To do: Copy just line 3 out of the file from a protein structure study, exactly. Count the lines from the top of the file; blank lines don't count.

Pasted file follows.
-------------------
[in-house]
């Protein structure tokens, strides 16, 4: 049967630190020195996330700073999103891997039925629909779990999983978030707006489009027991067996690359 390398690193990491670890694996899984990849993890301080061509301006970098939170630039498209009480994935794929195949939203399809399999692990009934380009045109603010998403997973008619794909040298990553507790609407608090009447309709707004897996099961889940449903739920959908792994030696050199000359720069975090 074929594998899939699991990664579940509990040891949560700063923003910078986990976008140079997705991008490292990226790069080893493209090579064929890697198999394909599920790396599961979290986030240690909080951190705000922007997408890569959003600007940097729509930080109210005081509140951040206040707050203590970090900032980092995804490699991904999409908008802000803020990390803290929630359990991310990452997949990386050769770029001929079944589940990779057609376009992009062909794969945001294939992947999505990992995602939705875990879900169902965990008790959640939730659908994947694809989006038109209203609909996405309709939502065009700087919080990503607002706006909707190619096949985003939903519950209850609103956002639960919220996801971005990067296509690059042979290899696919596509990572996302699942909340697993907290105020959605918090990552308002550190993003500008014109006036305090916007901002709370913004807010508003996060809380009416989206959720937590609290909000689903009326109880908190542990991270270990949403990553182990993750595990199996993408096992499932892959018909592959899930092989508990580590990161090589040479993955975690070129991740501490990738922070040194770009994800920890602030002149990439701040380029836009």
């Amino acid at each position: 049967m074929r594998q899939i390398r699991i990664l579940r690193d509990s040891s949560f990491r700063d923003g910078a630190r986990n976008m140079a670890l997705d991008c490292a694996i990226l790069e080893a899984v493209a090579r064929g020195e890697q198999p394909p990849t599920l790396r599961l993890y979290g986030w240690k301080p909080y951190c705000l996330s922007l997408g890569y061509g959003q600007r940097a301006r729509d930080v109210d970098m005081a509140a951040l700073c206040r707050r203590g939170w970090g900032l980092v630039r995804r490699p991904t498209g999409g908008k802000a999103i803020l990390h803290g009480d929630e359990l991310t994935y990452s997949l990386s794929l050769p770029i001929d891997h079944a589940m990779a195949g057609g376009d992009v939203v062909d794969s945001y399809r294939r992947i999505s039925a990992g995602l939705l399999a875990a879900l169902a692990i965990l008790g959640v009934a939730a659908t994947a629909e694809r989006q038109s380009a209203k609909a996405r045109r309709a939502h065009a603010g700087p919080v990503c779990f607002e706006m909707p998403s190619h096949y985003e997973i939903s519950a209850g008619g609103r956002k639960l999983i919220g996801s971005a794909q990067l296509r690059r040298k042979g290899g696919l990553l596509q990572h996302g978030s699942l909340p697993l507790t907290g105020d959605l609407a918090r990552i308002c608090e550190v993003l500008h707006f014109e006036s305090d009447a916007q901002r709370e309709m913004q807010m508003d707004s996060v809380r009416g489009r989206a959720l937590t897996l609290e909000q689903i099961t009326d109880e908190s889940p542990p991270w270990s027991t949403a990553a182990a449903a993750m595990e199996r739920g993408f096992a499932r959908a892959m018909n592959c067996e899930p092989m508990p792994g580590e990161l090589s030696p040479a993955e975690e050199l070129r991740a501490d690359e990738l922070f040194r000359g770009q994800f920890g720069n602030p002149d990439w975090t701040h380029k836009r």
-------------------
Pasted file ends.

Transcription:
């Amino acid at each position: 049967m074929r594998q899939i390398r699991i990664l579940r690193d509990s040891s949560f990491r700063d923003g910078a630190r986990n976008m140079a670890l997705d991008c490292a694996i990226l790069e080893a899984v493209a090579r064929g020195e890697q198999p394909p990849t599920l790396r599961l993890y979290g986030w240690k301080p909080y951190c705000l996330s922007l997408g890569y061509g959003q600007r940097a301006r729509d930080v109210d970098m005081a509140a951040l700073c206040r707050r203590g939170w970090g900032l980092v630039r995804r490699p991904t498209g999409g908008k802000a999103i803020l990390h803290g009480d929630e359990l991310t994935y990452s997949l990386s794929l050769p770029i001929d891997h079944a589940m990779a195949g057609g376009d992009v939203v062909d794969s945001y399809r294939r992947i999505s039925a990992g995602l939705l399999a875990a879900l169902a692990i965990l008790g959640v009934a939730a659908t994947a629909e694809r989006q038109s380009a209203k609909a996405r045109r309709a939502h065009a603010g700087p919080v990503c779990f607002e706006m909707p998403s190619h096949y985003e997973i939903s519950a209850g008619g609103r956002k639960l999983i919220g996801s971005a794909q990067l296509r690059r040298k042979g290899g696919l990553l596509q990572h996302g978030s699942l909340p697993l507790t907290g105020d959605l609407a918090r990552i308002c608090e550190v993003l500008h707006f014109e006036s305090d009447a916007q901002r709370e309709m913004q807010m508003d707004s996060v809380r009416g489009r989206a959720l937590t897996l609290e909000q689903i099961t009326d109880e908190s889940p542990p991270w270990s027991t949403a990553a182990a449903a993750m595990e199996r739920g993408f096992a499932r959908a892959m018909n592959c067996e899930p092989m508990p792994g580590e990161l090589s030696p040479a993955e975690e050199l070129r991740a501490d690359e990738l922070f040194r000359g770009q994800f920890g720069n602030p002149d990439w975090t701040h380029k836009r």